You’ve spent years saving up a down payment and devoted months to house hunting. By the time you find the right house, the only thing left to do is to submit an appropriate offer. If this situation sounds familiar, read on for a step-by-step guide to putting a formal offer on a house.
Submitting an offer on a house is the first stage of the process that can turn you into a homeowner. However, putting an offer on a house is not just about how much you’re willing to pay, it’s also a contractual communication that will inform the seller’s decision when deciding between competing buyers. This means your offer will need to be professionally structured and inclusive of the following details:
- The buyer’s offered purchase price.
- Buyer proof of funds.
- Expiration date of the offer and conditional closing date.
- Any additional costs and preliminary contingencies.
- The buyer’s expectations from the seller.
With so many different steps to keep track of, submitting a house offer can turn into a time-consuming and frustrating process — especially for inexperienced or first-time buyers. Fortunately, buyers can forestall potential roadblocks and streamline the offer process by both partnering with an experienced real estate agent and studying the information presented in this step-by-step guide.
Breaking Down the Written Offer
Timing Offer Submission
For buyers purchasing in a seller’s market, moving quickly to submit an offer can be the difference between securing and losing your dream home. If you are in the process of inspecting multiple homes, your buyer’s agent can contact the listing agents for homes on your purchase shortlist. As long as each listing agent is receptive, your buyer’s agent will be able to tell you how many offers have already been placed on properties you have an active interest in.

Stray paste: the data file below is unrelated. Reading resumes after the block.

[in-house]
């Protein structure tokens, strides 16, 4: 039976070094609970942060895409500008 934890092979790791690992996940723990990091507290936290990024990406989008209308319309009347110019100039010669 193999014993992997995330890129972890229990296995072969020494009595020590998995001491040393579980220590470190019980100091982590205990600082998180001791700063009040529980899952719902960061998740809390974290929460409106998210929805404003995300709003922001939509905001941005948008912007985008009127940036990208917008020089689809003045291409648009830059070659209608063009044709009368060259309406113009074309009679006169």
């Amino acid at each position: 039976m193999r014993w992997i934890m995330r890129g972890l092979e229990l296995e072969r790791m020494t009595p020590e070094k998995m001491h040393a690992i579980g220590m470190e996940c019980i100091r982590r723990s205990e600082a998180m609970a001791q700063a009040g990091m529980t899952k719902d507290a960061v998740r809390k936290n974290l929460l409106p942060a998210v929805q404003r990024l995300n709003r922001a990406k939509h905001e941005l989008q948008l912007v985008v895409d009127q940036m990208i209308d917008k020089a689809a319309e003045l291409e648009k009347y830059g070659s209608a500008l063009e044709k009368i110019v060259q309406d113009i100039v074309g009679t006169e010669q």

The offered purchase price is the first thing a seller will look at when evaluating your written offer. Therefore, accurately setting your starting price is a major consideration if you want to avoid having your offer immediately discarded by sellers. Here’s what you need to factor in when deciding on a competitive starting price offer:
- What can you feasibly afford without compromising your financial security?
- What is the condition and listing price of the home in question?
- Is the home appropriately valued in comparison to similar properties in the local market?
- What are the current market conditions and local sale figures?
- What is the property’s proximity to your workplace, schools, shopping centers, or local entertainment hubs?
- Does the home require extensive renovations or repairs?
While you can and should do your own research when answering these questions, don’t forget to take advantage of your real estate agent’s expertise and experience in the local market.
House Offer Letter
If you want to make your written offer stand out, consider attaching a persuasive house offer letter. This is a short, personal letter that articulates your appreciation of the seller’s home and your commitment to purchasing it. Remember, a house offer letter is not recommended for every seller — it’s up to you to decide when a personal appeal is an appropriate approach.
After you submit your offer, the seller will either accept, decline, or counter with an alternative proposal. If your offer is accepted, both parties are required to sign a purchase agreement. The purchase agreement further expands on the framework laid out in the initial written offer and pushes both buyer and seller into the contingency period. The purchase agreement is a legally binding document and must include the following pieces of information:
- Full legal address of the property in question.
- The amount of money in escrow (also known as the earnest money deposit).
- Agreed upon purchase price.
- Breakdown of closing costs.
During the contingency period, the buyer and seller will set contingencies on the sale, conduct home appraisals and inspections, inform either party of any disclosures, and pursue additional negotiation terms.
Remember, most prospective homeowners will have their offer rejected at some point in time. If this happens to you, try not to be discouraged and don’t let one rejection stop you from putting offers on other competitive homes.
Still Confused? Contact a Local Real Estate Agent!
If you’re ready to put an offer on a house and still aren’t sure how to get started, consider connecting with an experienced real estate agent. A good agent will provide full-service support and assistance throughout the entire purchase process, from house hunting and offer submission all the way to closing negotiations. If you are vying for a property in a competitive market, get in touch with a Clever Partner Agent to schedule a fast-tracked on-demand showing. Buyers who purchase their home through Clever Real Estate are also eligible for a $1,000 buyer rebate to cover closing costs.